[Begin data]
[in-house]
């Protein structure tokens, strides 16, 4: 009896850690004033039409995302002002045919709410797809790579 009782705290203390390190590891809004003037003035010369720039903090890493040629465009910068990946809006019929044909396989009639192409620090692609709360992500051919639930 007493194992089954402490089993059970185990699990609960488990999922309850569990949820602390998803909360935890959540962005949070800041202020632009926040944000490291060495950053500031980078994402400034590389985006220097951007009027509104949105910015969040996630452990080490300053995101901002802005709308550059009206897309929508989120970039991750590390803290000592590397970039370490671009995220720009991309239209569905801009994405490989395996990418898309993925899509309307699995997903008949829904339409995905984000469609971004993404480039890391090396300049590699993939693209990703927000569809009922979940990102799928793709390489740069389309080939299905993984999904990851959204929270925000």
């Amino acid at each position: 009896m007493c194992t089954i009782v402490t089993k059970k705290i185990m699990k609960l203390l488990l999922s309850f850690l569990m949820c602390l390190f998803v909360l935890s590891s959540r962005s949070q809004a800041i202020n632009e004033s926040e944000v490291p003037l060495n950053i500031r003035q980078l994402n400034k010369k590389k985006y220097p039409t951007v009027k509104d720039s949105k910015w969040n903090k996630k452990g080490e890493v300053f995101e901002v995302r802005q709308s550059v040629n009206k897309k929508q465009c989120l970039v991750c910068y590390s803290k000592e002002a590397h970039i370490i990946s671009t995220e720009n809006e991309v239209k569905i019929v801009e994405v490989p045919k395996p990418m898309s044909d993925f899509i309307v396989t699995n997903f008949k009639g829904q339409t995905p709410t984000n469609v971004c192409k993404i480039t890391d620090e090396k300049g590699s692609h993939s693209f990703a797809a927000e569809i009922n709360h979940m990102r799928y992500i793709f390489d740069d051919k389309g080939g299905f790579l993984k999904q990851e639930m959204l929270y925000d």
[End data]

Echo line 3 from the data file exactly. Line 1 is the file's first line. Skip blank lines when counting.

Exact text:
């Amino acid at each position: 009896m007493c194992t089954i009782v402490t089993k059970k705290i185990m699990k609960l203390l488990l999922s309850f850690l569990m949820c602390l390190f998803v909360l935890s590891s959540r962005s949070q809004a800041i202020n632009e004033s926040e944000v490291p003037l060495n950053i500031r003035q980078l994402n400034k010369k590389k985006y220097p039409t951007v009027k509104d720039s949105k910015w969040n903090k996630k452990g080490e890493v300053f995101e901002v995302r802005q709308s550059v040629n009206k897309k929508q465009c989120l970039v991750c910068y590390s803290k000592e002002a590397h970039i370490i990946s671009t995220e720009n809006e991309v239209k569905i019929v801009e994405v490989p045919k395996p990418m898309s044909d993925f899509i309307v396989t699995n997903f008949k009639g829904q339409t995905p709410t984000n469609v971004c192409k993404i480039t890391d620090e090396k300049g590699s692609h993939s693209f990703a797809a927000e569809i009922n709360h979940m990102r799928y992500i793709f390489d740069d051919k389309g080939g299905f790579l993984k999904q990851e639930m959204l929270y925000d």